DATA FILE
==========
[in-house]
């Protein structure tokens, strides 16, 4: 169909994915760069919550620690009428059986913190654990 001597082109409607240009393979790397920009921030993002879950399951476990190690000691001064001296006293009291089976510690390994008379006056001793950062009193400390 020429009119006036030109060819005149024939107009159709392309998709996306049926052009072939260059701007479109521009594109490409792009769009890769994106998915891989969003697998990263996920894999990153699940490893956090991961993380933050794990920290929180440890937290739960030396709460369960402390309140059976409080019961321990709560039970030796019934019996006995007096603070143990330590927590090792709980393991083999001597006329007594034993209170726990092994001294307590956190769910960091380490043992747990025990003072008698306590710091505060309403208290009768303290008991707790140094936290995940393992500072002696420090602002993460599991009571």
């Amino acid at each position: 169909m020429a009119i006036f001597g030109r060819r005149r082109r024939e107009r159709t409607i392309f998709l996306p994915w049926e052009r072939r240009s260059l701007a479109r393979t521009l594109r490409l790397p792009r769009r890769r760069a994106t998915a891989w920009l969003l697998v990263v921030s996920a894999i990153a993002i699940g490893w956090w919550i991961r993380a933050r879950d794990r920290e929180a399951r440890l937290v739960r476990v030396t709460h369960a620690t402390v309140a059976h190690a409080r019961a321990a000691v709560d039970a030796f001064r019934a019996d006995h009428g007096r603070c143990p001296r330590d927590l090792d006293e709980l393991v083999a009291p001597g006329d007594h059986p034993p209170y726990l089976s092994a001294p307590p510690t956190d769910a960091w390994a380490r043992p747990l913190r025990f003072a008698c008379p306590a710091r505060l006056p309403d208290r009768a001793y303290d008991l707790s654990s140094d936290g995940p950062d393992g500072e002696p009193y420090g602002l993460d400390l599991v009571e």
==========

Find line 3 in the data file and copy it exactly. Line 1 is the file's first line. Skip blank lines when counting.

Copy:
């Amino acid at each position: 169909m020429a009119i006036f001597g030109r060819r005149r082109r024939e107009r159709t409607i392309f998709l996306p994915w049926e052009r072939r240009s260059l701007a479109r393979t521009l594109r490409l790397p792009r769009r890769r760069a994106t998915a891989w920009l969003l697998v990263v921030s996920a894999i990153a993002i699940g490893w956090w919550i991961r993380a933050r879950d794990r920290e929180a399951r440890l937290v739960r476990v030396t709460h369960a620690t402390v309140a059976h190690a409080r019961a321990a000691v709560d039970a030796f001064r019934a019996d006995h009428g007096r603070c143990p001296r330590d927590l090792d006293e709980l393991v083999a009291p001597g006329d007594h059986p034993p209170y726990l089976s092994a001294p307590p510690t956190d769910a960091w390994a380490r043992p747990l913190r025990f003072a008698c008379p306590a710091r505060l006056p309403d208290r009768a001793y303290d008991l707790s654990s140094d936290g995940p950062d393992g500072e002696p009193y420090g602002l993460d400390l599991v009571e």